For a long time, nothing improved. Sometimes, things seemed to get worse.
It’s the strangest thing because I’ve treated a lot of patients, but I’ve never actually been one. I teach people how to walk and then I had to teach myself how to walk.
On one night in particular, Mike Dailey stopped being able to breathe.
Doctors rushed to Dailey’s bedside at 2 a.m. His lungs were unable to function due to severe contusions and lacerations, but doctors could not use normal methods to help him breathe due to further medical complications.
Doctors told Kim Dailey they could either stop treatment or they could try something different that could leave him in a vegetative state.
She gave the go-ahead for the treatment.
“All I could think was save my husband. I’m not ready to say goodbye. Just save him,” she said.
After the procedure, however, they did not know whether or not Mike Dailey would ever regain consciousness.
“I had some really tough conversations with God. I remember crying on the way to work asking, just take him or give him back,” Kim Dailey said.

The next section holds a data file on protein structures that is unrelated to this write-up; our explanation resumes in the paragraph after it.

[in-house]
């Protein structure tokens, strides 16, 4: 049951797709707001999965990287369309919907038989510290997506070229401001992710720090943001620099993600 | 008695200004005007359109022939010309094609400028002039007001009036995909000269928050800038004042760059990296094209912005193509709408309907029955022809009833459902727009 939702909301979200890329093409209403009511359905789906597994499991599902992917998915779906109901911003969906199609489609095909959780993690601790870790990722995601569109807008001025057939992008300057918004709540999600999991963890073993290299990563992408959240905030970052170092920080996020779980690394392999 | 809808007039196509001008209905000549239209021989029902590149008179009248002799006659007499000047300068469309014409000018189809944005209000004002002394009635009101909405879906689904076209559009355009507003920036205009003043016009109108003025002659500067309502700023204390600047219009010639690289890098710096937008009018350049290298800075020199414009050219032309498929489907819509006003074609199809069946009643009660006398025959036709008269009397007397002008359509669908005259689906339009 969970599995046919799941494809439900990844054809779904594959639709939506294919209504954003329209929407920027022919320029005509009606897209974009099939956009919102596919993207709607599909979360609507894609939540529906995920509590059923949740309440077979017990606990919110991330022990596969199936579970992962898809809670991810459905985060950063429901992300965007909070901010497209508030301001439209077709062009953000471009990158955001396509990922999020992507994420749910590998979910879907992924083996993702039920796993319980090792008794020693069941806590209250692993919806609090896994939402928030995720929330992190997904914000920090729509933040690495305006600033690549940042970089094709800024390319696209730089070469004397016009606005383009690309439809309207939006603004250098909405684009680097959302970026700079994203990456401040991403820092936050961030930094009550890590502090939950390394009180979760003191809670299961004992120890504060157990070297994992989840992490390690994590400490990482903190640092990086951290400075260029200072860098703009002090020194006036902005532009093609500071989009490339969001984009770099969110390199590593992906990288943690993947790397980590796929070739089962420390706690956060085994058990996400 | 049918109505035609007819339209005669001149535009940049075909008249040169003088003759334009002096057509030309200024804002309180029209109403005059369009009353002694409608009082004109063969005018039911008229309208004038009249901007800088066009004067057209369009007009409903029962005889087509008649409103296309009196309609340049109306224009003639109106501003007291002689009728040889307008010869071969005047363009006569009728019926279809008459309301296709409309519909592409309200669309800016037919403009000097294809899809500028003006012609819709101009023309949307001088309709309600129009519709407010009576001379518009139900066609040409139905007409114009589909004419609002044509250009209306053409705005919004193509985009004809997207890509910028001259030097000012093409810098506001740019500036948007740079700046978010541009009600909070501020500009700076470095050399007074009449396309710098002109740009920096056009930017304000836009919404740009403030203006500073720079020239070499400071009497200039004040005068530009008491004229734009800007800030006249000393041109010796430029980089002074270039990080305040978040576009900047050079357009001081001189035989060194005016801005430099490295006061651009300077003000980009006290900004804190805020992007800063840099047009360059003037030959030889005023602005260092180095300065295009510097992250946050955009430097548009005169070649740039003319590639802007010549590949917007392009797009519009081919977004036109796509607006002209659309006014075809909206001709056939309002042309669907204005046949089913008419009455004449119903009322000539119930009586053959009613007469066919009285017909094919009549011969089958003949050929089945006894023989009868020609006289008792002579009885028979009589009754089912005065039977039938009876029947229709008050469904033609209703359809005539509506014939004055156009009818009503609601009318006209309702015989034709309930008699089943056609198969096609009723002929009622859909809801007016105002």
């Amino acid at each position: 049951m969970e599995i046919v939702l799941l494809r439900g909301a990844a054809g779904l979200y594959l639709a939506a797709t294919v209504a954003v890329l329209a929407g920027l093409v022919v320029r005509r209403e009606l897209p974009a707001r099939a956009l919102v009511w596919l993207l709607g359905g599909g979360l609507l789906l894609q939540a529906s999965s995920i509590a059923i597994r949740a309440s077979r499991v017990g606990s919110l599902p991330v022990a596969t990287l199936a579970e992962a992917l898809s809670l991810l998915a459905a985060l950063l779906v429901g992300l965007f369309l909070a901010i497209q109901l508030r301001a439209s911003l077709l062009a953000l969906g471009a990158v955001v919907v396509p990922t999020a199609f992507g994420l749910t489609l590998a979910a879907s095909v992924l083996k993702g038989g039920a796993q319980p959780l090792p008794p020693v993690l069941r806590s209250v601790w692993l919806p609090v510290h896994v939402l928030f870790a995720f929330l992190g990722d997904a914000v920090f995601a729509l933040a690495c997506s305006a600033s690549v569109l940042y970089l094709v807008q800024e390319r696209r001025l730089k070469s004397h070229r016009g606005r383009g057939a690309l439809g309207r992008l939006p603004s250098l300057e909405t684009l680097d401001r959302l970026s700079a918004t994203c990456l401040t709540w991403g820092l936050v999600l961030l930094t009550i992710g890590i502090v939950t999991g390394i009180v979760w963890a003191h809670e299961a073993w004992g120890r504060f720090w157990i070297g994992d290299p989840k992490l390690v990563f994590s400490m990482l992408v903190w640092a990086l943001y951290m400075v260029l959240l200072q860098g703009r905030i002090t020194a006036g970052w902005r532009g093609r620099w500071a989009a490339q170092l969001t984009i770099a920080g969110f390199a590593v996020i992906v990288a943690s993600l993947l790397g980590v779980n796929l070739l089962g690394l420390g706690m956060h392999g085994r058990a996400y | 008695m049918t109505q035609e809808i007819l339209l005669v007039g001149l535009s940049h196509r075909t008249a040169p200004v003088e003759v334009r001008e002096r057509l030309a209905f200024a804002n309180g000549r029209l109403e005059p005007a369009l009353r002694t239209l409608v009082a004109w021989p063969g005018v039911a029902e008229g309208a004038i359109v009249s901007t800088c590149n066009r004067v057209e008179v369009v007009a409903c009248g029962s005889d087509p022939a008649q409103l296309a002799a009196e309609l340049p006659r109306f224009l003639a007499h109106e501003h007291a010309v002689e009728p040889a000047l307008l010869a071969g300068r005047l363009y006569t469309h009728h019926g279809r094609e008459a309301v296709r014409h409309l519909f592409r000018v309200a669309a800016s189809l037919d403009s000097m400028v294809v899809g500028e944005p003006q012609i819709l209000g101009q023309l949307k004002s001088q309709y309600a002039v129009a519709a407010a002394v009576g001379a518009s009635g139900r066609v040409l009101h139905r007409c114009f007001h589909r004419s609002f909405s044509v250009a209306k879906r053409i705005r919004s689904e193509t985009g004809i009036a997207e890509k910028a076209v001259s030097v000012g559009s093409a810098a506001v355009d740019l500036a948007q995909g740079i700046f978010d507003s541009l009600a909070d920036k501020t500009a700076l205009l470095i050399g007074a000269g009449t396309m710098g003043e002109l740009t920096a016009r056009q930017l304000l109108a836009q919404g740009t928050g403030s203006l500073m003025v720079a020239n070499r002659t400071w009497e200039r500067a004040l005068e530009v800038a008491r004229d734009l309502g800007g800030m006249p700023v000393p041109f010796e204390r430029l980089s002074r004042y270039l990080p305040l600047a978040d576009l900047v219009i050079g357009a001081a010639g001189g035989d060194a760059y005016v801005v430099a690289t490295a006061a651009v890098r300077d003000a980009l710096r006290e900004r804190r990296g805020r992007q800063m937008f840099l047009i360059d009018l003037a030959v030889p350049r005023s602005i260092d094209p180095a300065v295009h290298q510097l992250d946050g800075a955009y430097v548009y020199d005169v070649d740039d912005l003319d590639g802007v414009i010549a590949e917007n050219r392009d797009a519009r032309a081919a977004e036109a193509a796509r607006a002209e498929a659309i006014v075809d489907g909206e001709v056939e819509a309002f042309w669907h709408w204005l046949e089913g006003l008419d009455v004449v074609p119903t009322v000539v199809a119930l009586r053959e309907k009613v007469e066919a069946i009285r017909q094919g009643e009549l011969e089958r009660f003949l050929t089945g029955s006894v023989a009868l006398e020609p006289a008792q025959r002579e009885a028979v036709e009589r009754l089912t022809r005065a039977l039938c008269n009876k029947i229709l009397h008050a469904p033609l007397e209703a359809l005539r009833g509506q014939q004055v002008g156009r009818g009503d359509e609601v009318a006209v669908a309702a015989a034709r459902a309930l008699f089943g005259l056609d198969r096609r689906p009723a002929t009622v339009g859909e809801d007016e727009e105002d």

The marathon of recovery
When he regained consciousness months after the accident, Dailey could not even remember his wife’s name.
Over the past year, however, the memories have slowly returned.
Last month, Mike Dailey suddenly remembered how to play electric guitar.
Although he remembered a few months ago that he used to play in his church’s band, he would pick up the instrument and nothing would come to him. Now, however, he’s playing during church service once again.
He also has returned to work two or three days a week at his business Orthotic and Prosthetic Design, where he custom creates and fits braces for patients.
“It’s the strangest thing because I’ve treated a lot of patients, but I’ve never actually been one,” he said. “I teach people how to walk and then I had to teach myself how to walk.”
For Mike Dailey, recovery was a slow process of learning how to walk and speak again.
I go through mixed emotions still because I’m so hopeful and happy and grateful, but sometimes I get discouraged or sad because our lives and relationship are very different now than they were a year ago. But then you feel guilty because he survived. Nothing really prepares you for anything like this.
Kim Dailey’s own healing after the accident, however, was more emotion-based.